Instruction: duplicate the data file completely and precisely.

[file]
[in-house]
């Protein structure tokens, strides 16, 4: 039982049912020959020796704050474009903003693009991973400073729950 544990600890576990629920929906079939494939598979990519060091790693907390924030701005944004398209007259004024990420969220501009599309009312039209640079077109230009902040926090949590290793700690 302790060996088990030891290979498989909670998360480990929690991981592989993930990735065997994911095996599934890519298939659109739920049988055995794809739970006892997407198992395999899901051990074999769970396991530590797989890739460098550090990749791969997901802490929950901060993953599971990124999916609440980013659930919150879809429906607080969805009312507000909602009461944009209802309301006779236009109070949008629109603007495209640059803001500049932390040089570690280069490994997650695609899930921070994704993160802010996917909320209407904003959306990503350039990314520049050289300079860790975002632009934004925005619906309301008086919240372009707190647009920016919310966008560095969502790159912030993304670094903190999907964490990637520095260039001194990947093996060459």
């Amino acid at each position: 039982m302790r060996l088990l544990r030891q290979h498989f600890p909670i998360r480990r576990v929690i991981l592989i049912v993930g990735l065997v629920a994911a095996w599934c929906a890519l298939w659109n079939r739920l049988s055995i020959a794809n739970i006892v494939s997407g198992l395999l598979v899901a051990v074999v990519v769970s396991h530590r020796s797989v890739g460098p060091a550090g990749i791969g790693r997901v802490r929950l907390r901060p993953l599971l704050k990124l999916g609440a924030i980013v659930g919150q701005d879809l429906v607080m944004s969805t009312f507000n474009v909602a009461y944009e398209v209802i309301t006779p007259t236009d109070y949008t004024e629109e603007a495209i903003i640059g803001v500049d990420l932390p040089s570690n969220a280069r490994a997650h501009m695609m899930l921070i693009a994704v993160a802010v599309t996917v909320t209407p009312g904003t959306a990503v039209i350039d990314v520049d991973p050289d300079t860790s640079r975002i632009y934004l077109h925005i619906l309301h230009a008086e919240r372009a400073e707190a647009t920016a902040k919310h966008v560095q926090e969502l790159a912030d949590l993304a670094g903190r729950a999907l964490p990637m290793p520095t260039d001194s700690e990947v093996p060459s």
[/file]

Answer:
[in-house]
């Protein structure tokens, strides 16, 4: 039982049912020959020796704050474009903003693009991973400073729950 544990600890576990629920929906079939494939598979990519060091790693907390924030701005944004398209007259004024990420969220501009599309009312039209640079077109230009902040926090949590290793700690 302790060996088990030891290979498989909670998360480990929690991981592989993930990735065997994911095996599934890519298939659109739920049988055995794809739970006892997407198992395999899901051990074999769970396991530590797989890739460098550090990749791969997901802490929950901060993953599971990124999916609440980013659930919150879809429906607080969805009312507000909602009461944009209802309301006779236009109070949008629109603007495209640059803001500049932390040089570690280069490994997650695609899930921070994704993160802010996917909320209407904003959306990503350039990314520049050289300079860790975002632009934004925005619906309301008086919240372009707190647009920016919310966008560095969502790159912030993304670094903190999907964490990637520095260039001194990947093996060459």
């Amino acid at each position: 039982m302790r060996l088990l544990r030891q290979h498989f600890p909670i998360r480990r576990v929690i991981l592989i049912v993930g990735l065997v629920a994911a095996w599934c929906a890519l298939w659109n079939r739920l049988s055995i020959a794809n739970i006892v494939s997407g198992l395999l598979v899901a051990v074999v990519v769970s396991h530590r020796s797989v890739g460098p060091a550090g990749i791969g790693r997901v802490r929950l907390r901060p993953l599971l704050k990124l999916g609440a924030i980013v659930g919150q701005d879809l429906v607080m944004s969805t009312f507000n474009v909602a009461y944009e398209v209802i309301t006779p007259t236009d109070y949008t004024e629109e603007a495209i903003i640059g803001v500049d990420l932390p040089s570690n969220a280069r490994a997650h501009m695609m899930l921070i693009a994704v993160a802010v599309t996917v909320t209407p009312g904003t959306a990503v039209i350039d990314v520049d991973p050289d300079t860790s640079r975002i632009y934004l077109h925005i619906l309301h230009a008086e919240r372009a400073e707190a647009t920016a902040k919310h966008v560095q926090e969502l790159a912030d949590l993304a670094g903190r729950a999907l964490p990637m290793p520095t260039d001194s700690e990947v093996p060459s």